An interview with Laird Barron
This is a short interview with Laird Barron in celebration of the publication of The Beautiful Thing That Awaits Us All (Amazon) which has been delayed by the financial troubles of Night Shade Books and its subsequent acquisition by Skyhorse Publishing. Obviously with small armies of lawyers still talking about how to resolve all the contractual problems, the broader picture remains obscure. Suffice it to say, it’s good to see at least one book emerging from the mire. For those of you not familiar with his work, Laird Barron writes what may be classified as “cosmic horror”. Not following directly in the Lovecraft tradition, but on an adjacent path, he’s been very successful, winning Shirley Jackson Awards in 2007 and 2010 for the collections The Imago Sequence and Other Stories and Occultation and Other Stories, and for his novella “Mysterium Tremendum”. He’s also been shortlisted for the Crawford Award, International Horror Guild Award, Locus Award, Sturgeon Award, and World Fantasy Award.
Being an old guy, I first met H. P. Lovecraft and the Mythos in the 1950s when stories like “The Dunwich Horror”, “Rats in the Wall” and “Shadow Over Innsmouth” were anthologised. I became a fan and discovered August Derleth and Arkham House. It’s been steadily downhill ever since. Can you remember your first exposure?
We had trunks full of books lying around the homestead. When we moved from the suburbs into the Alaskan wilderness, those books were among the few treasures from our old life that got packed onto the wooden riverboat. I don’t recall the specific story, but I encountered Lovecraft among moldering volumes of anthologized fiction. I was ten or so. A few years later, after reading Fritz Leiber and Michael Shea, I returned to Lovecraft with more intention. That’s when I came across stories such as “The Shadow out of Time” and “The Picture in the House.” The latter remains my favorite of Lovecraft’s, although it’s a close thing.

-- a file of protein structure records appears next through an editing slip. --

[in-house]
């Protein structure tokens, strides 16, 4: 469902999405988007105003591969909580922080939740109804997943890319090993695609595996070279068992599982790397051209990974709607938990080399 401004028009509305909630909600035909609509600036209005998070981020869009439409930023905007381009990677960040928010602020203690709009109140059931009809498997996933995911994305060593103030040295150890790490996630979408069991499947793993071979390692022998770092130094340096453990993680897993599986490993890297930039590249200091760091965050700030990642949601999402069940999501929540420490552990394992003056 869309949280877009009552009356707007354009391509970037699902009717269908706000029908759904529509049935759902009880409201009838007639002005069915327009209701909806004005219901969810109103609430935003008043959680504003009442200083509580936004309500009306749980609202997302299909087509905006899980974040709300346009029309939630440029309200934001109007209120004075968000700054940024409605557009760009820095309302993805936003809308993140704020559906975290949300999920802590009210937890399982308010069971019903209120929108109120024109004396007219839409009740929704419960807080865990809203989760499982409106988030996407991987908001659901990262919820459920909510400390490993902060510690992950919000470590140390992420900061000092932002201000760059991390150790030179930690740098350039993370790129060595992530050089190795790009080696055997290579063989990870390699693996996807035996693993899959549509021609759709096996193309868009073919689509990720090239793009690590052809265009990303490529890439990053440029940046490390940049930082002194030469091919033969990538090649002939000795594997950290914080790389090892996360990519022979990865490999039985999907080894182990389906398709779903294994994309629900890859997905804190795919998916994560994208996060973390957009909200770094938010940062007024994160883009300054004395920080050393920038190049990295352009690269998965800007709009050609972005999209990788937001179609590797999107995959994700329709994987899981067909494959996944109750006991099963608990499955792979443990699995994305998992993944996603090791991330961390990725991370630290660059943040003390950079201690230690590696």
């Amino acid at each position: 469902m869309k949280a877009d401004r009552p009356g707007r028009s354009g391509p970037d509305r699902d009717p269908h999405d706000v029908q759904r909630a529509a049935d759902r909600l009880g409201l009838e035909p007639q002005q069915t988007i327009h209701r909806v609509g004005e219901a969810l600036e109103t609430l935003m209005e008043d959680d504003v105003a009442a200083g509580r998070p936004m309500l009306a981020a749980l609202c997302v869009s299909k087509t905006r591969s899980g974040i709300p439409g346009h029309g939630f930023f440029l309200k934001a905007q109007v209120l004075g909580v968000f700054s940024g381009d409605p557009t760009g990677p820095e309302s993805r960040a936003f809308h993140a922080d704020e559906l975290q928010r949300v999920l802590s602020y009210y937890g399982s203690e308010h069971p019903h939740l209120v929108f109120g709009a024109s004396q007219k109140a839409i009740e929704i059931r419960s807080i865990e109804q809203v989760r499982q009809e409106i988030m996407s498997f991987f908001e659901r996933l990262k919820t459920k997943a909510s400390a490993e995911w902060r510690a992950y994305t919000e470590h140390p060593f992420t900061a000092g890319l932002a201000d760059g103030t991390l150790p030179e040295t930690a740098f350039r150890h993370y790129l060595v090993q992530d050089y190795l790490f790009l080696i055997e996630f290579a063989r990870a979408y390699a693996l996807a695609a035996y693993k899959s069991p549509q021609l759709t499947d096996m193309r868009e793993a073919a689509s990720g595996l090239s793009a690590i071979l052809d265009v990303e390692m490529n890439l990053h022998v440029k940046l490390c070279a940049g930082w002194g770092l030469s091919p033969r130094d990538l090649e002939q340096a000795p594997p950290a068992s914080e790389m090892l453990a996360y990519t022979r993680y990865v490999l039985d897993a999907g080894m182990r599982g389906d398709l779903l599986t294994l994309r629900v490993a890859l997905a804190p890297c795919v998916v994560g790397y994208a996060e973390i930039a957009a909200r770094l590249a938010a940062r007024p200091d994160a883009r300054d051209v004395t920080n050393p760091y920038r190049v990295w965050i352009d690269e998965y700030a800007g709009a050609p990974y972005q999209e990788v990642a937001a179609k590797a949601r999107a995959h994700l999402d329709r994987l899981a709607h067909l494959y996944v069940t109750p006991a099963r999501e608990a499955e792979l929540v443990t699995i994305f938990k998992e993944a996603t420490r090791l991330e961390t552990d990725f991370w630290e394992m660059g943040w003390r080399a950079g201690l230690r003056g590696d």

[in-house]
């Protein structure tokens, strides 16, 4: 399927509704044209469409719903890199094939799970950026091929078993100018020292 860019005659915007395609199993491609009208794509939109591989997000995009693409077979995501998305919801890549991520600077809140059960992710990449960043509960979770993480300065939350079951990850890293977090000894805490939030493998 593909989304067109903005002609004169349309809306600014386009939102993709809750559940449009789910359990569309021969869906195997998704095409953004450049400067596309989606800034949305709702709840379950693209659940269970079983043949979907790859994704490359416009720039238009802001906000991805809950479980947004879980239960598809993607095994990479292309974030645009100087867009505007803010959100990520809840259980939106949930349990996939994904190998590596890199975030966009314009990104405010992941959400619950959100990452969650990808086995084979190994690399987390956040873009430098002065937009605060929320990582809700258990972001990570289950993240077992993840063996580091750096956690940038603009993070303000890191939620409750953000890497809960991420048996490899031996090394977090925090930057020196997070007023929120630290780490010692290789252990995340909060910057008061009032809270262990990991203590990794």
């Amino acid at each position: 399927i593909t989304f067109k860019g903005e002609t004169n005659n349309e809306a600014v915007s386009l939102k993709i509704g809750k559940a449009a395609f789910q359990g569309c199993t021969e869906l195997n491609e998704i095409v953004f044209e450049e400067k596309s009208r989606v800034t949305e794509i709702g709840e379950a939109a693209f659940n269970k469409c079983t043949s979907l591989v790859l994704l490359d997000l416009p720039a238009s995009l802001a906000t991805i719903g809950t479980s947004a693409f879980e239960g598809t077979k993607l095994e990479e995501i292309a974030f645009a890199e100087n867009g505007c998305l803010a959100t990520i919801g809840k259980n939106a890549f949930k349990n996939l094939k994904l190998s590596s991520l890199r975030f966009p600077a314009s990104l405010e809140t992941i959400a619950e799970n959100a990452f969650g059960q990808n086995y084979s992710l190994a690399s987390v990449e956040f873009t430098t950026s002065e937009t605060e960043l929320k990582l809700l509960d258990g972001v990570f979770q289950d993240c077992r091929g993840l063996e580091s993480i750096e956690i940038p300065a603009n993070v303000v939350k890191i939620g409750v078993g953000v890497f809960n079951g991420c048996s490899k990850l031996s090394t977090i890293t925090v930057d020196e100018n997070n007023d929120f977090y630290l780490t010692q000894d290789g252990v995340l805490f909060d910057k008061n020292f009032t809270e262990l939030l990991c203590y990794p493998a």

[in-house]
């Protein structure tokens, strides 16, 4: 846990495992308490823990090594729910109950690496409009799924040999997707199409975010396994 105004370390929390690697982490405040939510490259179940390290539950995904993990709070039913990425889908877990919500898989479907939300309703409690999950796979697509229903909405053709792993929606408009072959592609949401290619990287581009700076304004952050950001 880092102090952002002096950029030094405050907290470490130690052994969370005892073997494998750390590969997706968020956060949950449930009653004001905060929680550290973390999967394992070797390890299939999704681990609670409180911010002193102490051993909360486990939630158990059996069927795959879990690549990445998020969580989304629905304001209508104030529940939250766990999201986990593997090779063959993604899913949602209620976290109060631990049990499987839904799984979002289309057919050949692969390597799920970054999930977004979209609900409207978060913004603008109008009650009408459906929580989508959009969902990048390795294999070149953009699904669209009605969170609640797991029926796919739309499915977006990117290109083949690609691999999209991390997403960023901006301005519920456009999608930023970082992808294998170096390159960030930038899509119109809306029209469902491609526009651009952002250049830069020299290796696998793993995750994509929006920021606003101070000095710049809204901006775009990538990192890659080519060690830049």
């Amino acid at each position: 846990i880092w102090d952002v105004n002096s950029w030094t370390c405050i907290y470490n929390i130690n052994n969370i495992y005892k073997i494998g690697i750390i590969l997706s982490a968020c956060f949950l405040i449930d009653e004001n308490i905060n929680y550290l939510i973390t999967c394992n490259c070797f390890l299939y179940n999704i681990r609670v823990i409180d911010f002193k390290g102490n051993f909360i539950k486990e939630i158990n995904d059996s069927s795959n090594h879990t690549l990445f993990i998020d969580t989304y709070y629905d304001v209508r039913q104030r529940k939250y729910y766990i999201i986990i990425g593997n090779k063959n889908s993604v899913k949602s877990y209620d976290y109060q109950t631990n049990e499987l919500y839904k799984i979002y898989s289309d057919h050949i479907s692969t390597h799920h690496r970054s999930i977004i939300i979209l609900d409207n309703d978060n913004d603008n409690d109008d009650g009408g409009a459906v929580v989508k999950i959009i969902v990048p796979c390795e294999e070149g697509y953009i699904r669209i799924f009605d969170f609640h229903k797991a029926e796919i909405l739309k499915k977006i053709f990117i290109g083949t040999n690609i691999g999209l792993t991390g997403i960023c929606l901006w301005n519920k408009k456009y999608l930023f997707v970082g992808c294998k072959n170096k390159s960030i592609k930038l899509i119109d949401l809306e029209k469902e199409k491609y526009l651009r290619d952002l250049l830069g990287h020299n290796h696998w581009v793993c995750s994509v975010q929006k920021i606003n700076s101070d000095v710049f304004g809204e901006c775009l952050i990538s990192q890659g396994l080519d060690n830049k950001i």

It’s one thing to enjoy reading an author or works in that universe, and another to start writing your own stories. What persuaded you to put pen to paper (or finger to keyboard)?
I’ve written stories of science fiction and fantasy since age five; wrote my first novel between ages nine and eleven or twelve, followed that with two more before I hit seventeen. All lost to time and misfortune. I didn’t turn to horror until my early thirties when I published “Shiva, Open Your Eye” with the Magazine of Fantasy & Science Fiction. I’ve always loved horror. I’ve always possessed a keen interest in the weird and the occult, and I’d spooked family and friends since childhood with sinister tales and anecdotes. Why it took so long for me to submit to dharma and accept that I was born to write horror is a mystery. It simply clicked and the rest is on the page. Lately it’s changing. I feel the floodgates are slipping. Time will tell.